To limit the spread of COVID-19, hospitals across North Carolina have made changes in their procedure including standardizing patient care and increasing required personal protective equipment.
WakeMed Health and Hospitals, UNC Health and Duke Health have implemented restrictions on visitors in their hospitals in order to prevent the risk of further disease spread to patients, visitors and health care professionals.
The three hospitals, including Novant Health, are also limiting or ceasing altogether nonessential surgeries and appointments.
David Priest, senior vice president of the Winston-Salem based healthcare system Novant Health, said in a press release that the company established standard procedures to ensure all locations are ready to adequately combat the COVID-19 threat.
“This includes a patient travel history screening and a mask-wearing policy for certain presenting symptoms,” Priest said. “This is a rapidly evolving situation, and we are working closely with national, state and local health departments to protect our patients and team members.”
Carleigh Gabryel, a communications specialist for UNC Healthcare, said the system has respiratory diagnostic centers at all 11 of its hospital locations, but individuals should call their health care providers if they are exhibiting symptoms before going to get tested.
COVID-19 impacts on physicians
Dr. Thomas Bice, an assistant professor at UNC’s School of Medicine and the medical director for UNC Health’s Division of Pulmonary Diseases and Critical Care Medicine, was among the first physicians at UNC Hospitals to take a special shift in the intensive care unit. He said a safety-driven reduction of shift staffing from five to one has put additional pressure on ICU doctors.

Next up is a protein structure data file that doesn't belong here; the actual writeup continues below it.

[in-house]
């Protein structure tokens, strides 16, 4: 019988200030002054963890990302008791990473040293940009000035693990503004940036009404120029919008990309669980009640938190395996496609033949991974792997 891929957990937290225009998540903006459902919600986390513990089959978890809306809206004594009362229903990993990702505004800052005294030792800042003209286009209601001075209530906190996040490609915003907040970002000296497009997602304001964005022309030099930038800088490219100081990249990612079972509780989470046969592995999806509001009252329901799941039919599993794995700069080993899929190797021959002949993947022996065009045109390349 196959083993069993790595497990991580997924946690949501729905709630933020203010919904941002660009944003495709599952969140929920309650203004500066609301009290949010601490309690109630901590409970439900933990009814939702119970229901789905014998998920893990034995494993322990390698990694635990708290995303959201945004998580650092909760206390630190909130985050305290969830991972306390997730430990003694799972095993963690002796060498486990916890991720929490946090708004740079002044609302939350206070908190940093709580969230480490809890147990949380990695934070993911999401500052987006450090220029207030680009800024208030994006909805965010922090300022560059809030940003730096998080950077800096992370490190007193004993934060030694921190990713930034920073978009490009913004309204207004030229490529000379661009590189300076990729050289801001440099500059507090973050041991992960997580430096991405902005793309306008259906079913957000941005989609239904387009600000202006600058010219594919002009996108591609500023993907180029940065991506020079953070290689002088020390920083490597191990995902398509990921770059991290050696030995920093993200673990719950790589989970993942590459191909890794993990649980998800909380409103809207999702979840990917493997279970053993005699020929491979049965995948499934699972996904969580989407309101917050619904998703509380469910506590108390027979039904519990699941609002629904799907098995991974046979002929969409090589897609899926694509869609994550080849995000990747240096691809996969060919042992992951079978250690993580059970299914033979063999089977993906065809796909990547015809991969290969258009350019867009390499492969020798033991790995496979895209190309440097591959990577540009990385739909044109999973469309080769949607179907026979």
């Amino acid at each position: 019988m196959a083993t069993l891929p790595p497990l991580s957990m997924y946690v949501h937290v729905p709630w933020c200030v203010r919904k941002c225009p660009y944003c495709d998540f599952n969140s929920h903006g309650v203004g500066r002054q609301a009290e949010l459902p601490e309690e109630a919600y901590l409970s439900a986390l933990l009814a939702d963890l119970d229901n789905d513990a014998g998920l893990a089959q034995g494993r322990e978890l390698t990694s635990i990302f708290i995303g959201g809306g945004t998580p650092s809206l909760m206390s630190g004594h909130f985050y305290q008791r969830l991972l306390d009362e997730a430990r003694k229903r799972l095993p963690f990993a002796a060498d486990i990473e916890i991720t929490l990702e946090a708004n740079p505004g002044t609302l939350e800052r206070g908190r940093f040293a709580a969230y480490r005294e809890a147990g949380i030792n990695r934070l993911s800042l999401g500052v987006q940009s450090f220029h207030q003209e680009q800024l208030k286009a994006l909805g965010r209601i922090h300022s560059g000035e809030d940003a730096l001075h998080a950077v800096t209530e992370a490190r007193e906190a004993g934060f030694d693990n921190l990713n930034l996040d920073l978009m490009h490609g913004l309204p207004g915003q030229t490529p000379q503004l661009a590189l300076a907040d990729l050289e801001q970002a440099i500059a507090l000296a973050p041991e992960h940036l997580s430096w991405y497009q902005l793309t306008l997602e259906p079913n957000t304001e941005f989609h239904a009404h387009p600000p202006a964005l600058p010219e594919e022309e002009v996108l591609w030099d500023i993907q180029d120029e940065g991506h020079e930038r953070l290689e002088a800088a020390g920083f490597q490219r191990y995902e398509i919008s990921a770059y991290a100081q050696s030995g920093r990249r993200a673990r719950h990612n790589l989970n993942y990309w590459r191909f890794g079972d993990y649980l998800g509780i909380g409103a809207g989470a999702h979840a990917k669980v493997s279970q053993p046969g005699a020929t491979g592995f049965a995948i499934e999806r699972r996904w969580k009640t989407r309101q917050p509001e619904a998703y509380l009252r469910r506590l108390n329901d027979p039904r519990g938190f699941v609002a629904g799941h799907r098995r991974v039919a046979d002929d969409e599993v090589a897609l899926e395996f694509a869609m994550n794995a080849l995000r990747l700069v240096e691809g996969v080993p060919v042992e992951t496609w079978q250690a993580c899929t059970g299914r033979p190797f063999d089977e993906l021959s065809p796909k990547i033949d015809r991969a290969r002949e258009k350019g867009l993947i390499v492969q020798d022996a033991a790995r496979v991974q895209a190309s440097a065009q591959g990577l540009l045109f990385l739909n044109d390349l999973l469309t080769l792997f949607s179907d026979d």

“For the COVID ICU patients, it was just me,” Bice said. “In addition to the usual thinking about critical care that I had to do, we all had to take on some additional administrative duties, like fielding phone calls or writing notes or writing orders, that are more along the lines of what often the residents take care of.”
Although this setup is not uncommon in smaller hospitals, like the UNC Hospitals Hillsborough Campus where he sometimes works, Bice said the change in pace may be stressful for other attending physicians.
“It’s a big job,” he said. “It’s not terribly different than what physicians do in the community, in private practice, but it’s a different environment than all of my fellow attendings are used to.”
Getting more equipment
In a March 30 executive order, Gov. Roy Cooper authorized donations and transfers of personal protective equipment and other supplies from the state to health care providers.
“This order helps speed more personal protection equipment to frontline healthcare workers,” Cooper said in a press release. “In addition, it allows local governments and students to get other equipment they may need."
Thomas Hughes, a communications specialist for UNC Health, wrote in an email the group’s supply teams were working to secure additional PPE.
“We continue to prepare for more patients, and to ensure that all our hospitals are ready and equipped to handle this pandemic,” Hughes said in the email. “UNC Health has the supplies and resources it needs at this time, but we are fully aware of the situation at hospitals in New York and elsewhere.”
Bice said UNC Health now requires doctors treating COVID-19 patients to wear extensive PPE. He said the laboriousness of removing the equipment, which includes a gown, gloves, a N-95 mask and a face-shield, has forced staff to be extra efficient and consolidate many care steps into one visit.
”We have to do that for any patients we are testing and ruling out in addition to any patient we for sure know has the disease because it’s just not worth putting your own health on the line in the setting of an unknown,” he said.
According to a model from the University of Washington's Institute for Health Metrics and Evaluation, North Carolina is expected to reach peak need for COVID-19 treatment resources on April 26. Although much about COVID-19 remains uncertain, Gabryel said UNC Health is prepared to care for its patients.
“Our response is evolving constantly, based on the ever-changing situation,” Gabryel said in an email. “We are planning for the worst, but hoping for the best.”
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